Artists Interviews
Meet James Anagnoson – Dean of The Glenn Gould School

James Anagnoson

James Anagnoson (Jim), one of Canada’s most esteemed pianists and pedagogues, is originally from Boston, but relocated in 1976 to Toronto, where he collaborated with Canadian pianist Leslie Kinton to form the “Anagnoson & Kinton” piano duo. Jim joined the faculties of University of Toronto, University of Western Ontario, and the Glenn Gould School (associated with the Royal Conservatory of Music), and subsequently became Dean of the school in 2007. He received his initial musical training from the New England Conservatory, his Bachelor’s degree from the Eastman School of Music, and his Master’s degree from the Juilliard School, having studied with a list of distinguished pianists and teachers. However, Jim is best known not only for his musical, educational and administrative excellence, but also for his relaxed charm, his warm and personable disposition, his caring and compassionate temperament, and most memorable of all, his sense of humour and infectious laughter.

Our paths crossed in the 1980s, when we both were teaching young talents who regularly competed in major competitions in various cities across the country. We often found ourselves sitting next to each other in concert venues, anxiously engaged in our students’ performances, and earnestly sharing our insights. What impressed me most about Jim as a teacher, was the fact that he was demanding but patriarchal, instilling high standards but benevolent, serious but always fun to be with. I remember distinctly an incident when he seemed more concerned about the well being of his prodigy rather than the outcome of his performance, and least about the result of the competition. He had an abundance of comforting words for stressed-out students (parents and teachers alike), plus jovial anecdotes to lift everybody’s spirits. That is why after all these years, I decided to track him down for an interview so he can impart some of his wisdom.

Jim and the Glenn Gould School

Can you please relate to our readers a brief chronicle of the Glenn Gould School?

Jan Lisiecki, alumnus of The Glenn Gould School
© Christoph Köstlin | Deutsche Grammophon

The GGS parachuted into the Royal Conservatory in the early 1990s and hit the ground running. The mission of GGS was to become a Curtis for Canada – a very small performance school that offered students the finest teachers, extra one-on-one lesson time (all students receive 90′ lessons from year one), lots of performance opportunities which included an unparalleled master class program, and ideally full tuition scholarships for every student. I am really proud of our track record, which in our short history, measured by the accomplishments of our alumni, is pretty extraordinary: we have graduates in orchestras all over Canada and the US, some in Principal Chairs (Afendi Yusef, Principal Clarinet of the Cleveland Orchestra), singers appearing at major opera houses of the world such as the Met and Covent Garden, and pianists such as Jan Lisiecki, who just released a recording on Deutsch Grammophon of the 5 Beethoven Concertos with the English Chamber Orchestra, appearing on stages around the world. We also now have about 130 students – 20 piano, 20 vocal, 90 instrumental – and over half of our students are on full tuition scholarships. In addition, the average tuition for those not on full tuition scholarship is about $5000 Cad/year – in other words tuition is extremely low.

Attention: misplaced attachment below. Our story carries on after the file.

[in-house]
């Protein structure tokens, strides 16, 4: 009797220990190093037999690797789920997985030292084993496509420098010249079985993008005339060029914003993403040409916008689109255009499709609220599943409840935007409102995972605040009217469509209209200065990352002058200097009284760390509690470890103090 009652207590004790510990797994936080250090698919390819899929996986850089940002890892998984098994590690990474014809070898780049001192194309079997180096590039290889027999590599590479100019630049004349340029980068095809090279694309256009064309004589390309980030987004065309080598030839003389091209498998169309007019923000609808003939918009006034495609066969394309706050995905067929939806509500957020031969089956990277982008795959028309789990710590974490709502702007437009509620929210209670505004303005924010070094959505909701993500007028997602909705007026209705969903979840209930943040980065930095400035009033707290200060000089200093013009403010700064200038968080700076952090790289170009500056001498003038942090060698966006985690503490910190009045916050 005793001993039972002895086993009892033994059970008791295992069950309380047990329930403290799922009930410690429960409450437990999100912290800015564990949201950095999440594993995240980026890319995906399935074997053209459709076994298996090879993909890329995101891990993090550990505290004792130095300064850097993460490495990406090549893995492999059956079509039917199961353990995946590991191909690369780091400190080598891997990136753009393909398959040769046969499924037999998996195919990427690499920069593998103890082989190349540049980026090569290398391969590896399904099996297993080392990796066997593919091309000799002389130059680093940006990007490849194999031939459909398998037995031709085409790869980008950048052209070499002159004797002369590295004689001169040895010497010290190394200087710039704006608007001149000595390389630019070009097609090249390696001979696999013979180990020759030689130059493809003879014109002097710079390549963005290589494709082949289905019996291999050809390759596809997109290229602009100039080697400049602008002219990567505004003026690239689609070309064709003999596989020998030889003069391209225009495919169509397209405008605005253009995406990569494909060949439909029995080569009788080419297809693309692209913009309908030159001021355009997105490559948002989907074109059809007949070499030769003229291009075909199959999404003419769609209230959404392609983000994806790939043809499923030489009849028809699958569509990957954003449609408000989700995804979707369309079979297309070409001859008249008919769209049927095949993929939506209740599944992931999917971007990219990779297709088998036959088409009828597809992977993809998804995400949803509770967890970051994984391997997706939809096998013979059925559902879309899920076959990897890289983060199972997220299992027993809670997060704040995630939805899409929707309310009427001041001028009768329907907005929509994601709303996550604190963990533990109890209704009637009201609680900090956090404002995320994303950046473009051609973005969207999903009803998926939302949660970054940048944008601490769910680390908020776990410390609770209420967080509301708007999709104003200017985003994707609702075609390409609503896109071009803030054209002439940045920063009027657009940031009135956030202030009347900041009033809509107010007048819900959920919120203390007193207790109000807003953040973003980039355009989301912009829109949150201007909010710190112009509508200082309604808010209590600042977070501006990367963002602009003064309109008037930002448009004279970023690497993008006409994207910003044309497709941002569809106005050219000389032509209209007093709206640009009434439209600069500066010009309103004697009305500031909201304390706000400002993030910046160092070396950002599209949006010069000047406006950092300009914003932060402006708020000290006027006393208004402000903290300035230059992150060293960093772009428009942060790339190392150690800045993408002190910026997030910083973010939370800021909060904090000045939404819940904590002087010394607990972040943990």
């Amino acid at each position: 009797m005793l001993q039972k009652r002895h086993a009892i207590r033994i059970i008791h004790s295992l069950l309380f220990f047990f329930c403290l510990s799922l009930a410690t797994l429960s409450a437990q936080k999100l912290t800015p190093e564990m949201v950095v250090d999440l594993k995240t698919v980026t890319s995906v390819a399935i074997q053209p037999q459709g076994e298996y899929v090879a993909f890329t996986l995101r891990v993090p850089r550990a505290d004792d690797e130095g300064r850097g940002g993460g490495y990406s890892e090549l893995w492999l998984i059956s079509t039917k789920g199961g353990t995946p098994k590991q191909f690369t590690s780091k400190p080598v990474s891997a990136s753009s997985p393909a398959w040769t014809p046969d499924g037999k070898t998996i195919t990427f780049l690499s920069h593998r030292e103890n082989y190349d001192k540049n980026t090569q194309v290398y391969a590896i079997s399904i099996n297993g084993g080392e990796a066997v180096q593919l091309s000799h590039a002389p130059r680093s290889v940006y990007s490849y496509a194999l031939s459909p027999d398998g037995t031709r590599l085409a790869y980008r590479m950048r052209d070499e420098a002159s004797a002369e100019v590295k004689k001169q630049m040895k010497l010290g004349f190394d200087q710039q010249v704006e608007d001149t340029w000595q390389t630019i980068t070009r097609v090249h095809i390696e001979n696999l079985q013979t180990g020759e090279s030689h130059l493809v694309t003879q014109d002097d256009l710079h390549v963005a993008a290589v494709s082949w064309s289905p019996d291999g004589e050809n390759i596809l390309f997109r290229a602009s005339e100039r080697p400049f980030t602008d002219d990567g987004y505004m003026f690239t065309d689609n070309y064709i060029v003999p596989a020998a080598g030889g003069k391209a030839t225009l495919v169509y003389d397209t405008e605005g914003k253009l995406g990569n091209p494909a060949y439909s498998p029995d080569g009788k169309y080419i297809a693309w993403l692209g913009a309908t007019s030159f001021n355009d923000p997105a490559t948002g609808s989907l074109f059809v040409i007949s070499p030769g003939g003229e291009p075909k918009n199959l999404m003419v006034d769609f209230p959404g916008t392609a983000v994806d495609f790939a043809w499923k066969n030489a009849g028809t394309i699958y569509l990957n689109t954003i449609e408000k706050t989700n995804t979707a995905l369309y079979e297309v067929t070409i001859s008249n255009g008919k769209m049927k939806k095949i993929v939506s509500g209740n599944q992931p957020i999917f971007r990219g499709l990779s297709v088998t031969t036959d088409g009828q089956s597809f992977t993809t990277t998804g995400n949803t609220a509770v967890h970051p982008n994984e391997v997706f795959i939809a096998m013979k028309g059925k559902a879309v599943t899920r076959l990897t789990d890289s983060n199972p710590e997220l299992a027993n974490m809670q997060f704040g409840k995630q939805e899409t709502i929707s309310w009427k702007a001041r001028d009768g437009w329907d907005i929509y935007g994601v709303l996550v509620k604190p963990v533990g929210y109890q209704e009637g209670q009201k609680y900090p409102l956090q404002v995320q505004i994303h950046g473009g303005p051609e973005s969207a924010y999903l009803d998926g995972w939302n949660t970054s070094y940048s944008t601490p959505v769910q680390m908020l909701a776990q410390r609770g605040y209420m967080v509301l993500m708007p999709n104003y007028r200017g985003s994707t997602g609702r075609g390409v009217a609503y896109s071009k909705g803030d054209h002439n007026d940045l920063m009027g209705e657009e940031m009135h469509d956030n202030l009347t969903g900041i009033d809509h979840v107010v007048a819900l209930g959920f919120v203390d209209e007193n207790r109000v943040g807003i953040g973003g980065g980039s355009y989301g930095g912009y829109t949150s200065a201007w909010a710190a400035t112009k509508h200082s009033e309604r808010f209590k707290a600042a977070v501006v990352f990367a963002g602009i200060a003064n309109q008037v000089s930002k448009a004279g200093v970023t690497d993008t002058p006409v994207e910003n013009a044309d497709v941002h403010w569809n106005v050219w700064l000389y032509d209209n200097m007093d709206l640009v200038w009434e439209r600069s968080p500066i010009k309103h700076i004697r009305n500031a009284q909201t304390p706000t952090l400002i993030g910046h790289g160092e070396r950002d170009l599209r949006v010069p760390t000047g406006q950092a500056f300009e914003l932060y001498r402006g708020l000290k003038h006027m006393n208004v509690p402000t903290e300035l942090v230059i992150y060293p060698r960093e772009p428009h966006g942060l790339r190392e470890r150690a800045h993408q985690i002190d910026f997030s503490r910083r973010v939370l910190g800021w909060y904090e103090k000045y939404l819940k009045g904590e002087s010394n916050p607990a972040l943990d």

When did you assume the position of Dean, and what was it about this institution that convinced you to accept the appointment?

Koerner Hall © www.rcmusic.com

I accepted the job as Dean in 2007. At that time I was a tenured piano professor at a university near my home in Toronto (University of Western Ontario), and had never had an administrative job, so I was reluctant at first to accept the position. But I could see that the Royal Conservatory was going through an incredible transformation, which in part involved the construction of a stunning new facility with a concert hall that turned out to be one of the finest in the world for its size (Koerner Hall), so it appeared to me that RCM was on its way to becoming a great institution on the world stage – which has turned out to be true. I also already knew a lot about GGS, since I had a few students there from the time it was formed. So after much deliberation I decided to accept the offer to become the Dean. The first 5 years were the toughest – I had a vision of what the school should be, and I needed the people around me on our admin team to share that vision. So finding all of the right people to work with me, making certain key faculty appointments, and assisting with scholarship fundraising (which I still do) was a daunting task- but after about 5 years, at some point in about 2012, we really came into our own, and it has as a result been one of the most rewarding jobs I could ever ask for.

What exactly does the “job” entail? What are your responsibilities? Are there challenges, and will you share some of them with us?

© www.rcmusic.com